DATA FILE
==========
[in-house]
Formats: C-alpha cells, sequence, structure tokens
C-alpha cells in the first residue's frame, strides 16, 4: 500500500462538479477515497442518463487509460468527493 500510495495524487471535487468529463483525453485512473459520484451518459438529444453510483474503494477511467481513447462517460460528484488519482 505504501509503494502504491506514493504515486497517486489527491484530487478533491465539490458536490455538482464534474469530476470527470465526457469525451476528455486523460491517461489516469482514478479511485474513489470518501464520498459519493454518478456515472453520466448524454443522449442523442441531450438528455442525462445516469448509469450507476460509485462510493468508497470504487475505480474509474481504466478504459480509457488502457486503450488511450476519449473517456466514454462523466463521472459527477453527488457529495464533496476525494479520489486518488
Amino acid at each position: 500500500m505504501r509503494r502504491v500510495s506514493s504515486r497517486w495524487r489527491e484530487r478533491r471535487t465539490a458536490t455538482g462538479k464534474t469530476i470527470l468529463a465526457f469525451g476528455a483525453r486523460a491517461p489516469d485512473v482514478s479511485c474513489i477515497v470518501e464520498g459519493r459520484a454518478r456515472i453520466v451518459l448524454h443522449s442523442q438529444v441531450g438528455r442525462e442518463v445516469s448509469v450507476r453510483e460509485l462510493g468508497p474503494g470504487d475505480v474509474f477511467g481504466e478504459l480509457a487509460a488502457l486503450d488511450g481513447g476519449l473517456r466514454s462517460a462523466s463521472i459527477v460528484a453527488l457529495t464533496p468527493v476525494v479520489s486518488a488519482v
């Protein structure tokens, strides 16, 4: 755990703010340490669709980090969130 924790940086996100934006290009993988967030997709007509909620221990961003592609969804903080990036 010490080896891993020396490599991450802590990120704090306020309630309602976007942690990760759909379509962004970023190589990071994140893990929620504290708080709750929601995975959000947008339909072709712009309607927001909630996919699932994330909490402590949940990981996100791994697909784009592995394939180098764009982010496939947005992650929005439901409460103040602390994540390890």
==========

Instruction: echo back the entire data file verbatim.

[in-house]
Formats: C-alpha cells, sequence, structure tokens
C-alpha cells in the first residue's frame, strides 16, 4: 500500500462538479477515497442518463487509460468527493 500510495495524487471535487468529463483525453485512473459520484451518459438529444453510483474503494477511467481513447462517460460528484488519482 505504501509503494502504491506514493504515486497517486489527491484530487478533491465539490458536490455538482464534474469530476470527470465526457469525451476528455486523460491517461489516469482514478479511485474513489470518501464520498459519493454518478456515472453520466448524454443522449442523442441531450438528455442525462445516469448509469450507476460509485462510493468508497470504487475505480474509474481504466478504459480509457488502457486503450488511450476519449473517456466514454462523466463521472459527477453527488457529495464533496476525494479520489486518488
Amino acid at each position: 500500500m505504501r509503494r502504491v500510495s506514493s504515486r497517486w495524487r489527491e484530487r478533491r471535487t465539490a458536490t455538482g462538479k464534474t469530476i470527470l468529463a465526457f469525451g476528455a483525453r486523460a491517461p489516469d485512473v482514478s479511485c474513489i477515497v470518501e464520498g459519493r459520484a454518478r456515472i453520466v451518459l448524454h443522449s442523442q438529444v441531450g438528455r442525462e442518463v445516469s448509469v450507476r453510483e460509485l462510493g468508497p474503494g470504487d475505480v474509474f477511467g481504466e478504459l480509457a487509460a488502457l486503450d488511450g481513447g476519449l473517456r466514454s462517460a462523466s463521472i459527477v460528484a453527488l457529495t464533496p468527493v476525494v479520489s486518488a488519482v
């Protein structure tokens, strides 16, 4: 755990703010340490669709980090969130 924790940086996100934006290009993988967030997709007509909620221990961003592609969804903080990036 010490080896891993020396490599991450802590990120704090306020309630309602976007942690990760759909379509962004970023190589990071994140893990929620504290708080709750929601995975959000947008339909072709712009309607927001909630996919699932994330909490402590949940990981996100791994697909784009592995394939180098764009982010496939947005992650929005439901409460103040602390994540390890």